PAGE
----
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The simplest solution to me is based on an observation that the whole expression is essentially supposed to evaluate to the first argument given to `f`. I.e. when evaluating from the left, we start with 0 and get 0 in the end; when evaluating from the right, we start with 1 and get 1 in the end.

Therefore, we can just return 0 if `f` has never been called (rendering this call meaningless in the addition expression), and the argument given in the previous call otherwise.

```
(define f (let ((second-last-call 0)
(last-call 0))
(lambda (n)
(set! second-last-call last-call)
(set! last-call n)
second-last-call)))
```

aaa's solution is incorrect.

pluies' solution is nearly correct, except that `set!` does not return a value.

The following makes use of the simple observation that we can solve the problem if we return the argument of `f` if we have not called it before and 0 if we have previously called it.

```
(define f
(let ((called #f))
(lambda (x)
(if called
0
(begin
(set! called #t)
x)))))
```

Exercise 3.8. When we defined the evaluation model in section 1.1.3, we said that the first step in evaluating an expression is to evaluate its subexpressions. But we never specified the order in which the subexpressions should be evaluated (e.g., left to right or right to left). When we introduce assignment, the order in which the arguments to a procedure are evaluated can make a difference to the result. Define a simple procedure f such that evaluating (+ (f 0) (f 1)) will return 0 if the arguments to + are evaluated from left to right but will return 1 if the arguments are evaluated from right to left.

Solution:

(define (g y) (define (f x) (let ((z y)) (set! y x) z)) f) (define f (g 0))

The question is given in the context of explaining how the introduction of assignment in procedure produce differences in result when the same procedure is evaluated repeatedly with arguments in different order. i.e to show that calling f twice with arguments in the order (f 0) and then (f 1) is different from (f 1) and (f 0).

Anyway it is pretty obvious that we are to design f with a local state variable in it ;-)

We can write the function in many ways to make the local state variable give the desired result for the above two calls. I Wrote it the way that the local state variable introduces a delayed response. procedure g is used to set the local environment for f. So we can initialize the local state variable as the argument to g. In this case g returns the desired f when called with the argument 0

In order to simulate the left to right and right to left evaluation, we can change the order of arguments to the given + as shown below. It is evaluated in MIT GNU/Scheme. It is seen to be evaluating from right to left Just to be clear, g and f are revaluated after each experiment.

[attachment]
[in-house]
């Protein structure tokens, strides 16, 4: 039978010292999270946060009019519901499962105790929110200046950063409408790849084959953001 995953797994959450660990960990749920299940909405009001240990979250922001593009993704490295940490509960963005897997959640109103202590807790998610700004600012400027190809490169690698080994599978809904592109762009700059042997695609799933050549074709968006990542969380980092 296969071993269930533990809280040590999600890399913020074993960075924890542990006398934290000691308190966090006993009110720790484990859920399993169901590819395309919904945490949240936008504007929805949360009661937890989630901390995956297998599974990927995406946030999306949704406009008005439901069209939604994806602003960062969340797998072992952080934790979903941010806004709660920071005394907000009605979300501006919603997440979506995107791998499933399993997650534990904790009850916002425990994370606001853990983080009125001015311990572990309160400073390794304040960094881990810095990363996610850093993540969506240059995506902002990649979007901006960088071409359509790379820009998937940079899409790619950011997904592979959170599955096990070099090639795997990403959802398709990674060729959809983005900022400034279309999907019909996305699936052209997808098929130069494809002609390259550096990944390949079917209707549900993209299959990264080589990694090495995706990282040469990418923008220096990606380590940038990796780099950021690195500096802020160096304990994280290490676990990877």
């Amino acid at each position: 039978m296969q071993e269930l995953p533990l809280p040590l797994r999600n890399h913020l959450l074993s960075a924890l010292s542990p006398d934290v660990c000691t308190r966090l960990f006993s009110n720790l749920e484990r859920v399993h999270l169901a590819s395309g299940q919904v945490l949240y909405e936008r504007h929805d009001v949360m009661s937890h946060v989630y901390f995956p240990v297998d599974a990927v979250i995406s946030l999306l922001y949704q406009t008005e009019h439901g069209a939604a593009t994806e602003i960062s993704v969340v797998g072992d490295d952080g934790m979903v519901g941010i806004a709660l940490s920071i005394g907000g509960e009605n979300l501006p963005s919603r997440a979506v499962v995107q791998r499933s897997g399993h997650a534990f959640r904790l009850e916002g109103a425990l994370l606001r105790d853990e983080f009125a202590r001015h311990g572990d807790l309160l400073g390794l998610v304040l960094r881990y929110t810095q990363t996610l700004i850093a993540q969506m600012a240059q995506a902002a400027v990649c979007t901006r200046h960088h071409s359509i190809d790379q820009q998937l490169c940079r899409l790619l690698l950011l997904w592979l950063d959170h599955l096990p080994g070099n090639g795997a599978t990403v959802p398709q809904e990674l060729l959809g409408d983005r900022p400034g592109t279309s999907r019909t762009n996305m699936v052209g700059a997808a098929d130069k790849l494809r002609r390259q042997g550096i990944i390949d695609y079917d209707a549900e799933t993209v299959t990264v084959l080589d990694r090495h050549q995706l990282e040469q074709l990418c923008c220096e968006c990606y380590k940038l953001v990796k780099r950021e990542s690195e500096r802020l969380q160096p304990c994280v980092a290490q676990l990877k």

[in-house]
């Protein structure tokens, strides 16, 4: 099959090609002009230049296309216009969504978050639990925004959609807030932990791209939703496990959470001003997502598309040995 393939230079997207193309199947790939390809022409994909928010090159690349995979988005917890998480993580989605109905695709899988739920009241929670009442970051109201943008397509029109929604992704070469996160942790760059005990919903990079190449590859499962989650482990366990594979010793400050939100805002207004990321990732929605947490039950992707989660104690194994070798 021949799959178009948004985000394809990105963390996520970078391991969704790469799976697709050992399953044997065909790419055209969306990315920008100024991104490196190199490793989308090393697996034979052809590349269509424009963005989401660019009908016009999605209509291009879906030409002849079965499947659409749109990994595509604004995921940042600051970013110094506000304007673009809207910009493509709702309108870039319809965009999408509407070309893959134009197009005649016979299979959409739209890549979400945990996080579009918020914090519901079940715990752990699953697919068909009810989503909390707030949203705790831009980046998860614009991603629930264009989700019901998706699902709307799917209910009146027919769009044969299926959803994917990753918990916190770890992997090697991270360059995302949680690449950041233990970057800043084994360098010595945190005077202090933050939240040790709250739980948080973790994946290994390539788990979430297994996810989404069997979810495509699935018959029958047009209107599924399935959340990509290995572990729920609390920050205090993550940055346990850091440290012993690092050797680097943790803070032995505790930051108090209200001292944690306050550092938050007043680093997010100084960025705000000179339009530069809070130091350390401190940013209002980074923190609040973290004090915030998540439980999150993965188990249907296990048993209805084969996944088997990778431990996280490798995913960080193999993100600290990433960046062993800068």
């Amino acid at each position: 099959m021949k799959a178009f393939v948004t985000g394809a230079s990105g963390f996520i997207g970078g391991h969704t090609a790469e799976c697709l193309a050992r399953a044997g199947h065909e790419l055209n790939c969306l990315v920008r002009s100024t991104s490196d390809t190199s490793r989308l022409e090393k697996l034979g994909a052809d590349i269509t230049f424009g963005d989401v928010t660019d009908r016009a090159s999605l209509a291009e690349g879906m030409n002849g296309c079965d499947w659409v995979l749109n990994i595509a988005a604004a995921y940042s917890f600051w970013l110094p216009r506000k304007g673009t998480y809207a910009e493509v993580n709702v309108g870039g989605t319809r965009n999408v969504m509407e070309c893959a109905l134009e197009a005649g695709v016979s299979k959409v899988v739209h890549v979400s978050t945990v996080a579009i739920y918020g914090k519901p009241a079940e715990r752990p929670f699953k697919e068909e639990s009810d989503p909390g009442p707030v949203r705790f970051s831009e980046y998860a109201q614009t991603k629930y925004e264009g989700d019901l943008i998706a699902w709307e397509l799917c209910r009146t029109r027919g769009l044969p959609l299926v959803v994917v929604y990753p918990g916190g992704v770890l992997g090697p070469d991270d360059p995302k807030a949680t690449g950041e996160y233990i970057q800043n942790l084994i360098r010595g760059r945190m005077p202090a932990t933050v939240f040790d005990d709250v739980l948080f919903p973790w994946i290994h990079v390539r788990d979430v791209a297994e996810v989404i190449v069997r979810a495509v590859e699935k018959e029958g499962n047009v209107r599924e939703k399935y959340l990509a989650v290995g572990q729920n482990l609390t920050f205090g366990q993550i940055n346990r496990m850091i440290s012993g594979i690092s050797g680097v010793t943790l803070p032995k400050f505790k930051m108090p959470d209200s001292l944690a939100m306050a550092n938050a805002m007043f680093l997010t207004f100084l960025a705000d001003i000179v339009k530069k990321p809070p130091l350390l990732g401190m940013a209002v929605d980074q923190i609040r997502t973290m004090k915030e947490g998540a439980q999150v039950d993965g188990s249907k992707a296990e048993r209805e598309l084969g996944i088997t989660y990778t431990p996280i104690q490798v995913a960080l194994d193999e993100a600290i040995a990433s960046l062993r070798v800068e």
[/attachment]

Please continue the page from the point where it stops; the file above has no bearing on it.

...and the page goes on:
1 ]=> ;Value: g 1 ]=> ;Value: f 1 ]=> (+ (f 1) (f 0)) ;Value: 0 1 ]=> ;Value: g 1 ]=> ;Value: f 1 ]=> (+ (f 0) (f 1)) ;Value: 1

To be clearly out of doubt see this:

1 ]=> ;Value: g 1 ]=> ;Value: f 1 ]=> (f 0) ;Value: 0 1 ]=> (f 1) ;Value: 0 1 ]=> ;Value: g 1 ]=> ;Value: f 1 ]=> (f 1) ;Value: 0 1 ]=> (f 0) ;Value: 1 1 ]=>

(define f (let ((state 0)) (lambda (arg) (begin state (set! state arg))))) ;;; testing - rename to avoid confusion (define g (let ((state 0)) (lambda (arg) (begin state (set! state arg))))) (+ (g 0) (g 1)) Value: 1 (define h (let ((state 0)) (lambda (arg) (begin state (set! state arg))))) (+ (h 1) (h 0)) Value: 0

(define left_to_right 666) (define (f x) (cond ((= x 0) (begin (set! left_to_right 999) 0)) ((and (= x 1) (= left_to_right 666)) 0) ((and (= x 1) (= left_to_right 999)) 1)))

Simple back and forth state switching. Reusable in the context of a sub-expression of 2 argument addition. Odd number of calls switches the initial state.

```
(define f
(let ((state 0))
(lambda (x)
(if (= state 1)
(begin (set! state 0)
state)
(begin (set! state 1)
x)))))
```

Exercise illustrates the potential dangers which can arise from assignment.

(define f (let ((x 0)) (lambda (y) (if (> y x) (set! x y) x)))) ;; Scheme evaluates arguments from right to left (+ (f 0) (f 1)) ;; 1 (+ (f 1) (f 0)) ;; 0

Lot's of solutions already, but I figured I might add this since it's pretty simple and in my opinion more elegant than some of the others, since it's a function that could be useful in some situations other than just solving this exercise

`(define f (let ((count 1)) (lambda (x) (set! count (* count x)) count)))`

master

Nice idea but unfortunately it isn't quite right, the answer depends on whether

fhas ever been called with an argument of zero, whereas I think it is supposed to depend only on the evaluation order.tf3

There's no problem in his code, as it satisfies the requirements of the question.

But to be frank, here we have two calls to the same function f and we are summing them like f(0) + f(1). Ordinarily, if you see a function f which returns numerical values (as is the case here) which are then added in successive calls to the function (eg. like during recursive calls to fibonacci), you wouldn't want them to behave in such a way in the first place. I mean such a behaviour is definitely contrived (it was asked here so no problem), but in a language like C, which I assume would evaluate such an expression on a first come basis, this behaviour can be demonstrated, if you just do f(1) + f(0) instead of f(0) + f(1), if you keep a static variable inside of it and use it in calculating the return value of f.

But the question is, why would anyone do this?